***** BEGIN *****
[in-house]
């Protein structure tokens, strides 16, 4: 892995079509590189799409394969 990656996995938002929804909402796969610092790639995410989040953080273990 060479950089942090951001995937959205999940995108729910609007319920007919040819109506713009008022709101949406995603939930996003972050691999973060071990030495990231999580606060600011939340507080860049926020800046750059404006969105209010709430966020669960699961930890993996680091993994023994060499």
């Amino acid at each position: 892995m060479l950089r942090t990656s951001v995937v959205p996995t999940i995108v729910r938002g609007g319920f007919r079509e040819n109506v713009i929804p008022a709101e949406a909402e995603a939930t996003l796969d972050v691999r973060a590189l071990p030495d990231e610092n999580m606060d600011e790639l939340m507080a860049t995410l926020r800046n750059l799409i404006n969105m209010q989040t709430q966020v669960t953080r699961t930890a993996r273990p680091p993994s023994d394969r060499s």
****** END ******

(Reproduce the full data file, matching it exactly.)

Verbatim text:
[in-house]
């Protein structure tokens, strides 16, 4: 892995079509590189799409394969 990656996995938002929804909402796969610092790639995410989040953080273990 060479950089942090951001995937959205999940995108729910609007319920007919040819109506713009008022709101949406995603939930996003972050691999973060071990030495990231999580606060600011939340507080860049926020800046750059404006969105209010709430966020669960699961930890993996680091993994023994060499």
């Amino acid at each position: 892995m060479l950089r942090t990656s951001v995937v959205p996995t999940i995108v729910r938002g609007g319920f007919r079509e040819n109506v713009i929804p008022a709101e949406a909402e995603a939930t996003l796969d972050v691999r973060a590189l071990p030495d990231e610092n999580m606060d600011e790639l939340m507080a860049t995410l926020r800046n750059l799409i404006n969105m209010q989040t709430q966020v669960t953080r699961t930890a993996r273990p680091p993994s023994d394969r060499s």